Directed by Walter Salles ("Central Station"), the Spanish-language "The Motorcycle Diaries" (2004) stars Gael García Bernal ("Y tu mamá también," "Amores perros") in the role of Che Guevara. The film has been nominated for an Academy Award in the Best Adapted Screenplay category. Although the movie drew me in slowly, by the end I was carried away by the high level of craft, including the strong performances by the lead actors, the superb cinematography and music, and the emotional power of the story.
A combination docudrama and travelogue, "The Motorcycle Diaries" chronicles a long, unhurried, circuitous trip from Buenos Aires to Venezuela that Guevara took when he was in his early twenties. On the trip, he was accompanied by Alberto Granado, engagingly played in the film by newcomer Rodrigo de la Serna.
Although voice-over narration has weakened many a film, "The Motorcycle Diaries" used this device judiciously, and I thought it had the beautiful effect of evoking the movie's literary sources. The film is based on two books: Guevara's "The Motorcycle Diaries" and Granado's "Traveling With Che Guevara: The Making of a Revolutionary."
The heart of the movie takes place in Chile and Peru, where the two young men encounter poverty, exploitation, and injustice. I found the faces of some of the people they meet along the way very interesting.
The film's concept is that it was on this journey the young Guevara's consciousness was raised, which would later lead to his becoming a Marxist revolutionary and international cult figure. But I am reviewing the movie in terms of cinema, not as politics.
Perhaps I should warn you that "The Motorcycle Diaries" doesn't have the kind of amped-up drama found in most Hollywood films. For example, the climax comes when Guevara proposes a toast to a united Latin America and then swims across the Amazon River. There is drama here, but it's subtle and character-based, and as far as I am concerned, all the more deeply satisfying because of it.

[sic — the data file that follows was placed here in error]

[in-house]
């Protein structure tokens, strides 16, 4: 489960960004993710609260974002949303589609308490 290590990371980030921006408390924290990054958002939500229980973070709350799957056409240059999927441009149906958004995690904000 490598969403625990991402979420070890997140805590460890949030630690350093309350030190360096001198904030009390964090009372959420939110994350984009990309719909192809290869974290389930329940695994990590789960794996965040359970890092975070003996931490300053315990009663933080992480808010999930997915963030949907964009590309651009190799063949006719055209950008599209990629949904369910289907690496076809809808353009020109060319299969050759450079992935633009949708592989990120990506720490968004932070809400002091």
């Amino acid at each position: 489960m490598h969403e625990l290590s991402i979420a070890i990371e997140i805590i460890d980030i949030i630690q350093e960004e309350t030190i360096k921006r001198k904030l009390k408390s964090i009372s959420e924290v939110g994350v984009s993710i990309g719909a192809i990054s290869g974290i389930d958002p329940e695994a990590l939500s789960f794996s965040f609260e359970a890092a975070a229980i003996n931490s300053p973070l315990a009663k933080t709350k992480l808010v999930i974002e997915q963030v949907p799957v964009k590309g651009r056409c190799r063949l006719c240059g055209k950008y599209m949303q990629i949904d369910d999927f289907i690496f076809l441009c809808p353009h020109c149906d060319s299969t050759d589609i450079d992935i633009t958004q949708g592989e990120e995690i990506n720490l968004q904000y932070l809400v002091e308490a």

One of the pleasures of "The Motorcycle Diaries" for me was the Latin American music on the soundtrack. It's not surprising that one of the musical numbers, "Al Otro Lado Del Río," won an Academy Award for Best Original Song.
"The Motorcycle Diaries" won the British Academy of Film and Television Arts (BAFTA) award for Best Foreign Language Film. However, the movie wasn't even considered for an Oscar in that category because of the peculiar Academy of Motion Picture Arts and Sciences rules! The reason is that the film is multi-national and could not meet the Oscar rule requiring a movie to be submitted for consideration by an individual country certifying that creative talent of that country exercised artistic control.
There's a handful of bonus materials on the DVD, but in addition to being rather short in length, I found them shallow, and I thought that a film of this caliber deserved better. But for me, the real value of "The Motorcycle Diaries" on DVD is being able to watch the film repeatedly.
Below I've listed all the special features of "The Motorcycle Diaries" DVD.
- DVD Release Date: February 15, 2005
- Feature Run Time: 2 hours 6 minutes
- MPAA Rating: R for Language
- Widescreen (1.85:1), Color
- Spanish Dolby Digital 5.1
- French Dolby Digital 5.1
- English Captions for the Hearing Impaired
- French Subtitles
- Deleted Scenes (8 min. 25 sec.)
- A Moment With Alberto Granado (3 min. 15 sec.)
- Making of "The Motorcycle Diaries" (22 min.)
- A Moment With Gael García Bernal (2 min. 49 sec.)
- "Toma Una" ("Take One") With Gael García Bernal (2 min. 16 sec.)
- Music of the Road: Interview With Composer (3 min. 6 sec.)
- Cast and Filmmakers (text)